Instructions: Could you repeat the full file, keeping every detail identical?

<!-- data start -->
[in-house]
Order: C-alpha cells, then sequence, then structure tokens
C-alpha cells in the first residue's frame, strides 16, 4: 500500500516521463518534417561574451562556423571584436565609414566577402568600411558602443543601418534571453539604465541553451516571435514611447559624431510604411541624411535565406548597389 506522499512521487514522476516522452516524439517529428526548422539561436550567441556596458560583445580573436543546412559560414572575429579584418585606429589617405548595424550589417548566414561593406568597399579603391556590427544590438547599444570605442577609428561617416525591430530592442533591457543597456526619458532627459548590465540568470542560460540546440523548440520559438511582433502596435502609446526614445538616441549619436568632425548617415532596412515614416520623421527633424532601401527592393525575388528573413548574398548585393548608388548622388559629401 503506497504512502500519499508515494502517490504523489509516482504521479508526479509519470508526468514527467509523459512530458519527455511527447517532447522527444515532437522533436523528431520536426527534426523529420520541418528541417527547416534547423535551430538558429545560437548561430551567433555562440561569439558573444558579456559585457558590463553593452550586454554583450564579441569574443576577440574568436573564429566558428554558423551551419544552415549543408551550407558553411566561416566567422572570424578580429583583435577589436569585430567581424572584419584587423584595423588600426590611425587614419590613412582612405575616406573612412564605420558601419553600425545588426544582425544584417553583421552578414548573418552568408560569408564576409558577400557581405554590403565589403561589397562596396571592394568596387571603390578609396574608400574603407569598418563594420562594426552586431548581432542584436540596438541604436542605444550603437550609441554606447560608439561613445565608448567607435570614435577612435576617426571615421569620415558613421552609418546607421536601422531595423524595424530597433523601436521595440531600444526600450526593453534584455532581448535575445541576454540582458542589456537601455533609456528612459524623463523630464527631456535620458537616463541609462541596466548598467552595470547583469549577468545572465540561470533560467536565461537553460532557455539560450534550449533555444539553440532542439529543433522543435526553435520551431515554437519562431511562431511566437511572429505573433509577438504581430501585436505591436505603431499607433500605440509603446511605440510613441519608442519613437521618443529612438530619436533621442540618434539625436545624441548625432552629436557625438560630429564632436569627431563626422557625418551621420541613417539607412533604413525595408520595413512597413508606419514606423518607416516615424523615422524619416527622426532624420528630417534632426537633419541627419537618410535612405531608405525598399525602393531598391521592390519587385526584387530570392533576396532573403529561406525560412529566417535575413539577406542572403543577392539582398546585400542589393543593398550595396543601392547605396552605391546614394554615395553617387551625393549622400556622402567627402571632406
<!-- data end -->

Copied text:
[in-house]
Order: C-alpha cells, then sequence, then structure tokens
C-alpha cells in the first residue's frame, strides 16, 4: 500500500516521463518534417561574451562556423571584436565609414566577402568600411558602443543601418534571453539604465541553451516571435514611447559624431510604411541624411535565406548597389 506522499512521487514522476516522452516524439517529428526548422539561436550567441556596458560583445580573436543546412559560414572575429579584418585606429589617405548595424550589417548566414561593406568597399579603391556590427544590438547599444570605442577609428561617416525591430530592442533591457543597456526619458532627459548590465540568470542560460540546440523548440520559438511582433502596435502609446526614445538616441549619436568632425548617415532596412515614416520623421527633424532601401527592393525575388528573413548574398548585393548608388548622388559629401 503506497504512502500519499508515494502517490504523489509516482504521479508526479509519470508526468514527467509523459512530458519527455511527447517532447522527444515532437522533436523528431520536426527534426523529420520541418528541417527547416534547423535551430538558429545560437548561430551567433555562440561569439558573444558579456559585457558590463553593452550586454554583450564579441569574443576577440574568436573564429566558428554558423551551419544552415549543408551550407558553411566561416566567422572570424578580429583583435577589436569585430567581424572584419584587423584595423588600426590611425587614419590613412582612405575616406573612412564605420558601419553600425545588426544582425544584417553583421552578414548573418552568408560569408564576409558577400557581405554590403565589403561589397562596396571592394568596387571603390578609396574608400574603407569598418563594420562594426552586431548581432542584436540596438541604436542605444550603437550609441554606447560608439561613445565608448567607435570614435577612435576617426571615421569620415558613421552609418546607421536601422531595423524595424530597433523601436521595440531600444526600450526593453534584455532581448535575445541576454540582458542589456537601455533609456528612459524623463523630464527631456535620458537616463541609462541596466548598467552595470547583469549577468545572465540561470533560467536565461537553460532557455539560450534550449533555444539553440532542439529543433522543435526553435520551431515554437519562431511562431511566437511572429505573433509577438504581430501585436505591436505603431499607433500605440509603446511605440510613441519608442519613437521618443529612438530619436533621442540618434539625436545624441548625432552629436557625438560630429564632436569627431563626422557625418551621420541613417539607412533604413525595408520595413512597413508606419514606423518607416516615424523615422524619416527622426532624420528630417534632426537633419541627419537618410535612405531608405525598399525602393531598391521592390519587385526584387530570392533576396532573403529561406525560412529566417535575413539577406542572403543577392539582398546585400542589393543593398550595396543601392547605396552605391546614394554615395553617387551625393549622400556622402567627402571632406